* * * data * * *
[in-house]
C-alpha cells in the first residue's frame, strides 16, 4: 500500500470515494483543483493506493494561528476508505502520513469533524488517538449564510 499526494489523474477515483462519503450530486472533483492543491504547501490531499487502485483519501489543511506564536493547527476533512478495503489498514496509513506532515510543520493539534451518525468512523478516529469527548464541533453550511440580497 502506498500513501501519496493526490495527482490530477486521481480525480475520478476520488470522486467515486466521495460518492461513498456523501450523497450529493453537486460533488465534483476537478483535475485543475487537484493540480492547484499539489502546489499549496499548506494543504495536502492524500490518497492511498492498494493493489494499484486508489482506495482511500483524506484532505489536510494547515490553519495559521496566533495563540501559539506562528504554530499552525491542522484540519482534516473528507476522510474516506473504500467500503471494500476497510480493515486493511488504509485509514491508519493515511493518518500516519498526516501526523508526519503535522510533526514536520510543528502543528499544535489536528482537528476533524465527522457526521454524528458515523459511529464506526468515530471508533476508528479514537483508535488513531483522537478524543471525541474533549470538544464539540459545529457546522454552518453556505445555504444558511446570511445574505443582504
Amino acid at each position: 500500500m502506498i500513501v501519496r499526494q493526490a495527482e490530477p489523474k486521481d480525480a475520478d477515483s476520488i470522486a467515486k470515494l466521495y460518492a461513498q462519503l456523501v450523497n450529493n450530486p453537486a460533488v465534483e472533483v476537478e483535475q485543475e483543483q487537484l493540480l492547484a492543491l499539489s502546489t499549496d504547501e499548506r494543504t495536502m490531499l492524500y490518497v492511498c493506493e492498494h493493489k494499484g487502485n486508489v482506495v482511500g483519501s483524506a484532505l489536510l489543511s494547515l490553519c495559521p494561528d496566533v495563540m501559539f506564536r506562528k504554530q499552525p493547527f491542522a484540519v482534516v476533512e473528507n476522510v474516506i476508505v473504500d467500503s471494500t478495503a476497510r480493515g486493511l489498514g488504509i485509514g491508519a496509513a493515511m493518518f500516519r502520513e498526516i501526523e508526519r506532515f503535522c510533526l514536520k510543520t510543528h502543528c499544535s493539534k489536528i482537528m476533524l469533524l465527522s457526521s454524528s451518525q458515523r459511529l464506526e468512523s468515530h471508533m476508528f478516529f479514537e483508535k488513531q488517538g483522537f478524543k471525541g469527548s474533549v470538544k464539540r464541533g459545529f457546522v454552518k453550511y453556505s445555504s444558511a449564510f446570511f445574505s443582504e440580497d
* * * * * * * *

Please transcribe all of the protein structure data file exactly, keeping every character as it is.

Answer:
[in-house]
C-alpha cells in the first residue's frame, strides 16, 4: 500500500470515494483543483493506493494561528476508505502520513469533524488517538449564510 499526494489523474477515483462519503450530486472533483492543491504547501490531499487502485483519501489543511506564536493547527476533512478495503489498514496509513506532515510543520493539534451518525468512523478516529469527548464541533453550511440580497 502506498500513501501519496493526490495527482490530477486521481480525480475520478476520488470522486467515486466521495460518492461513498456523501450523497450529493453537486460533488465534483476537478483535475485543475487537484493540480492547484499539489502546489499549496499548506494543504495536502492524500490518497492511498492498494493493489494499484486508489482506495482511500483524506484532505489536510494547515490553519495559521496566533495563540501559539506562528504554530499552525491542522484540519482534516473528507476522510474516506473504500467500503471494500476497510480493515486493511488504509485509514491508519493515511493518518500516519498526516501526523508526519503535522510533526514536520510543528502543528499544535489536528482537528476533524465527522457526521454524528458515523459511529464506526468515530471508533476508528479514537483508535488513531483522537478524543471525541474533549470538544464539540459545529457546522454552518453556505445555504444558511446570511445574505443582504
Amino acid at each position: 500500500m502506498i500513501v501519496r499526494q493526490a495527482e490530477p489523474k486521481d480525480a475520478d477515483s476520488i470522486a467515486k470515494l466521495y460518492a461513498q462519503l456523501v450523497n450529493n450530486p453537486a460533488v465534483e472533483v476537478e483535475q485543475e483543483q487537484l493540480l492547484a492543491l499539489s502546489t499549496d504547501e499548506r494543504t495536502m490531499l492524500y490518497v492511498c493506493e492498494h493493489k494499484g487502485n486508489v482506495v482511500g483519501s483524506a484532505l489536510l489543511s494547515l490553519c495559521p494561528d496566533v495563540m501559539f506564536r506562528k504554530q499552525p493547527f491542522a484540519v482534516v476533512e473528507n476522510v474516506i476508505v473504500d467500503s471494500t478495503a476497510r480493515g486493511l489498514g488504509i485509514g491508519a496509513a493515511m493518518f500516519r502520513e498526516i501526523e508526519r506532515f503535522c510533526l514536520k510543520t510543528h502543528c499544535s493539534k489536528i482537528m476533524l469533524l465527522s457526521s454524528s451518525q458515523r459511529l464506526e468512523s468515530h471508533m476508528f478516529f479514537e483508535k488513531q488517538g483522537f478524543k471525541g469527548s474533549v470538544k464539540r464541533g459545529f457546522v454552518k453550511y453556505s445555504s444558511a449564510f446570511f445574505s443582504e440580497d